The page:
Circumstances have not been kind to prog-metal forefathers Fates Warning. For most of the past decade and a half, the band has been sidelined while far lesser acts have laid claim to the entire genre (oh hi, Dream Theater). The fact that Fates have released some incredibly inaccessible albums has not helped their cause, nor did their 9-year hiatus from making new music altogether. 2013’s comeback Darkness In A Different Light was a heavy, catchy and focused record, and it seemed like Fates Warning was finally back on track. The quick (by FW standards) turnaround for Theories Of Flight seems to bode well, but can the band maintain the high standards they’ve reestablished?
“From The Rooftops” initially seems like an odd choice to open the album, as it does so on a mellow, understated note. But worry not, as all this relaxation is merely a setup for one of Jim Matheos’ patented off-kilter riffs and a particularly fierce delivery from singer Ray Alder. Alder’s vocal abilities have been the subject of some consternation, but on Flight he displays more range and energy than we’ve heard from him in years. The song continues with some fancy cymbal work from drummer Bobby Jarzombek (Halford, Spastic Ink), leading into a ripping solo by lead guitarist Frank Aresti.
Once the dust clears, “Seven Stars” continues in slightly more straightforward fashion, essentially verse/chorus/verse except that said chorus is HUGE. “SOS” is at once catchy and proggy, delivering another soaring chorus from Alder before delving into a dark, keyboard-driven middle section and some stuttering double-kick work on the way out. This one gives me chills. Also worth noting is the involvement of producer/mixer Jens Bogren, of Opeth/Katatonia fame. Bogren handily makes the band’s previous album sound like little more than a glorified demo, adding both clarity and immense sonic girth.
“The Light And Shade Of Things” is the first of two extended-length tracks on this album, and somehow combines the despondent style of Fates‘ last 20-plus years with shiny choruses reminiscent of the Parallels era. Again, Alder’s voice is in top form, and I can’t help but wonder if the band’s return to regular work has inspired him to greater heights. The record continues with two surprisingly heavy numbers. “White Flag” takes a meaner approach to the band’s late-’80s gallop, while Alder rocks an almost-power metal vocal line. This song also features a guitar solo tradeoff and some stellar bass work by Joey Vera (also of Armored Saint). The chugging “Like Stars Our Eyes Have Seen” veers a little too close to modern metal for my tastes, but I gotta admit that the bridge section is one of the coolest moments on the record.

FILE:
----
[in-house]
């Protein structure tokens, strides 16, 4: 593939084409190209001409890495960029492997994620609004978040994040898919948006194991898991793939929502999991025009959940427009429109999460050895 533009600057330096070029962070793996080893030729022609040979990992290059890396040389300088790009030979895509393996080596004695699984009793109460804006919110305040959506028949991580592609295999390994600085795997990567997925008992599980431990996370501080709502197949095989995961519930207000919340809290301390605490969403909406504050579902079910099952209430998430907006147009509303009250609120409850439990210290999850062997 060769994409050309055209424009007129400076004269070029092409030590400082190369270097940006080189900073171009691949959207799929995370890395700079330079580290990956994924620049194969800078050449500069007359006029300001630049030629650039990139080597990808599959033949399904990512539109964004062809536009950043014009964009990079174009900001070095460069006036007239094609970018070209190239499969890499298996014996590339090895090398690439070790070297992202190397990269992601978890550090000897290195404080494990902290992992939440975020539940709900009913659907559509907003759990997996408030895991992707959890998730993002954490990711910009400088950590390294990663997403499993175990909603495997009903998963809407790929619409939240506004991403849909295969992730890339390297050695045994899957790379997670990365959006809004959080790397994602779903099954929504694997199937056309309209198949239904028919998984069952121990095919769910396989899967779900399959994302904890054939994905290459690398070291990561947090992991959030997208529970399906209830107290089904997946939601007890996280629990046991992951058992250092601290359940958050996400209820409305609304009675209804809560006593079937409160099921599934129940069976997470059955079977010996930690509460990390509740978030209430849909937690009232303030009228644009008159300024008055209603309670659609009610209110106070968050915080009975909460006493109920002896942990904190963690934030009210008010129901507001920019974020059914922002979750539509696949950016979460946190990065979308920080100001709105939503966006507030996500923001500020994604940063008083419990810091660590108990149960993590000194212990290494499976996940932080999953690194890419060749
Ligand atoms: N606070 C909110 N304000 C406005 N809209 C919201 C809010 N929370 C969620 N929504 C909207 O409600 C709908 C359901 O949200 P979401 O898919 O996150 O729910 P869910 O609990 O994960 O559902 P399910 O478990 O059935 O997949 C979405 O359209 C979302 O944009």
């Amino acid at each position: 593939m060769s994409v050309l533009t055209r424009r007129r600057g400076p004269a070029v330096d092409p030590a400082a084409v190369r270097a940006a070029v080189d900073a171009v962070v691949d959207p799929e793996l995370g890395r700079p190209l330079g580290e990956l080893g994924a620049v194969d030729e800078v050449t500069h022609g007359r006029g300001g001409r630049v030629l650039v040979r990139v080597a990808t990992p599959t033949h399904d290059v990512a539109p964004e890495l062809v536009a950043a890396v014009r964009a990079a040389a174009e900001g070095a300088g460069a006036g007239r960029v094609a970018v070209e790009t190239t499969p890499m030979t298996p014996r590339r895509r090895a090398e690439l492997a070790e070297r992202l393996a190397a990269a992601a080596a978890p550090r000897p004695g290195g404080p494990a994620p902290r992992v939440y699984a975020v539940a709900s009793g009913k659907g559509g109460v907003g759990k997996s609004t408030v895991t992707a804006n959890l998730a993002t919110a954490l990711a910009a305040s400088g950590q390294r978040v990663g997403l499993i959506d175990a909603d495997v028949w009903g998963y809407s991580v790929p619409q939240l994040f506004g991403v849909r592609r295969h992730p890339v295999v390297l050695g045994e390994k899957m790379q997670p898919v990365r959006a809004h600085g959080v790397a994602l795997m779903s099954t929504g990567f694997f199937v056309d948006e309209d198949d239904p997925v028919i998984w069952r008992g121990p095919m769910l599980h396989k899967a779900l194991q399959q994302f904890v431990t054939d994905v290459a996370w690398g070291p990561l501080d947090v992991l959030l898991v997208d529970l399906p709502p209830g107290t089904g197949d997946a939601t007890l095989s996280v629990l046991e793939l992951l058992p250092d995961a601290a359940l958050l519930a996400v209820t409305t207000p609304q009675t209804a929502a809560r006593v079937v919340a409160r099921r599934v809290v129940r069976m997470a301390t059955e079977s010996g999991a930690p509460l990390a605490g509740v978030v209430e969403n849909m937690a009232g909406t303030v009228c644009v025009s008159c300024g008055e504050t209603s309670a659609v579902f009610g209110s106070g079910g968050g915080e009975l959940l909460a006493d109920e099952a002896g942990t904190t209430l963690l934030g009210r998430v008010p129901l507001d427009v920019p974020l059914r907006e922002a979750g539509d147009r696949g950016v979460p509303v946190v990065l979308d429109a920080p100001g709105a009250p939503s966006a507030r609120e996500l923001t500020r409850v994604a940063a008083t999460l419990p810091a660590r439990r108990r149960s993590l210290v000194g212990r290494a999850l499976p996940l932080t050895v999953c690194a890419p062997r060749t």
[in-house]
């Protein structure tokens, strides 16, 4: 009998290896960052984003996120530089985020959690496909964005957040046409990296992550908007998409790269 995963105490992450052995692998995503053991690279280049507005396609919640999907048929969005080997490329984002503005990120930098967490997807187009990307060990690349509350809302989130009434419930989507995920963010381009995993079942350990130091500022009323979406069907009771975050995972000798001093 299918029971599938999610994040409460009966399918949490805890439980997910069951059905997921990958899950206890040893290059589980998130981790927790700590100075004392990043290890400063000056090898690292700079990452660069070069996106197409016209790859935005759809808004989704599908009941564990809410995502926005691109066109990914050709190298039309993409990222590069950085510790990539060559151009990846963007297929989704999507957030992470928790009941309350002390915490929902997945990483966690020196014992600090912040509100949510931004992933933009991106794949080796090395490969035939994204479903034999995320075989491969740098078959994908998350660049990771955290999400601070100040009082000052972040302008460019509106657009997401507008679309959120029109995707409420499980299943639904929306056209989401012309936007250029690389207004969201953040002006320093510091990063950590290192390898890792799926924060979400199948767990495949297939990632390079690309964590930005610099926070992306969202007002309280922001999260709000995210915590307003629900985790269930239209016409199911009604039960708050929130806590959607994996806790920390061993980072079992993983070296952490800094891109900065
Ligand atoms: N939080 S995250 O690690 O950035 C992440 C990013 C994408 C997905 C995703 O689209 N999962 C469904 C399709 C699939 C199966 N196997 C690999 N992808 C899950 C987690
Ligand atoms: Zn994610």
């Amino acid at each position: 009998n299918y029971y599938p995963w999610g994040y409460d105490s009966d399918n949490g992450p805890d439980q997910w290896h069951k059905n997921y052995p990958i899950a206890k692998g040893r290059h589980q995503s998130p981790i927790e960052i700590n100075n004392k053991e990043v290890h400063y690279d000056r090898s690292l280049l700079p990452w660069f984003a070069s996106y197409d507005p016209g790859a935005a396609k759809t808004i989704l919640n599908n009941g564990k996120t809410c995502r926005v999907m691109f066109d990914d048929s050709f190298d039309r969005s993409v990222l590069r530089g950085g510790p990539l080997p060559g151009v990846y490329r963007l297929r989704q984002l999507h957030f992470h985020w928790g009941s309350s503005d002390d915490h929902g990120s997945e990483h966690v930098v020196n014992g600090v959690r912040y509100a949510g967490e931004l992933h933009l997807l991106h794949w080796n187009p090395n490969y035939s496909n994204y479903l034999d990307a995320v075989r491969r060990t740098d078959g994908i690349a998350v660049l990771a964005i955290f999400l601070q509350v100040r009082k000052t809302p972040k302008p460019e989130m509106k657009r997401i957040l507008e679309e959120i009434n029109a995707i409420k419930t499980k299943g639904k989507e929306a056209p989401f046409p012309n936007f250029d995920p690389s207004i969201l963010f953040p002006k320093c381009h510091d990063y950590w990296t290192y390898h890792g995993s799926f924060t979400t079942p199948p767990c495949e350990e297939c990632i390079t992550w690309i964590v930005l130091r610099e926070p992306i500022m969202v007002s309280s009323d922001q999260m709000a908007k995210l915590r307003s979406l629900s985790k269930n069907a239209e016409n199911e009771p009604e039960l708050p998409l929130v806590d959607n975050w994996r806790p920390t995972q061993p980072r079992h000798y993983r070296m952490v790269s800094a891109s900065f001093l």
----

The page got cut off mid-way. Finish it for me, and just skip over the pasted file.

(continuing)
Fates Warning often return to lyrical themes of nostalgia and longing for more innocent times, and the 10-minute-plus “The Ghosts Of Home” is perhaps the most point-blank expression of that emotion yet. Beginning with gentle clean guitar and an almost nursery-rhyme-esque melody from Alder, the song wastes little time morphing into something more chaotic, before finally erupting into a flurry of aggressive, technical riffs. Put bluntly, “Ghosts” is one of the most ambitious tracks Fates have ever done, weaving through a variety of musical and emotional movements with expert precision. The instrumental title track acts as a kind of postscript, ending the record with one of the shorter and stranger compositions in the FW catalog.
Fates Warning have realized that being technical and being introspective are not mutually exclusive, and have figured out how to meld both those halves into a cohesive whole. On Theories of Flight, the band’s late-’90s melancholia combines with the heaviness and technicality of their early years, with an ear to the ground for new sounds as well. After a long layoff, Fates Warning prove that Darkness was no fluke, and while Theories may be a bit less immediate than its predecessor, it’s no less stunning.
DR: 7 | Format Reviewed: 192 kbps mp3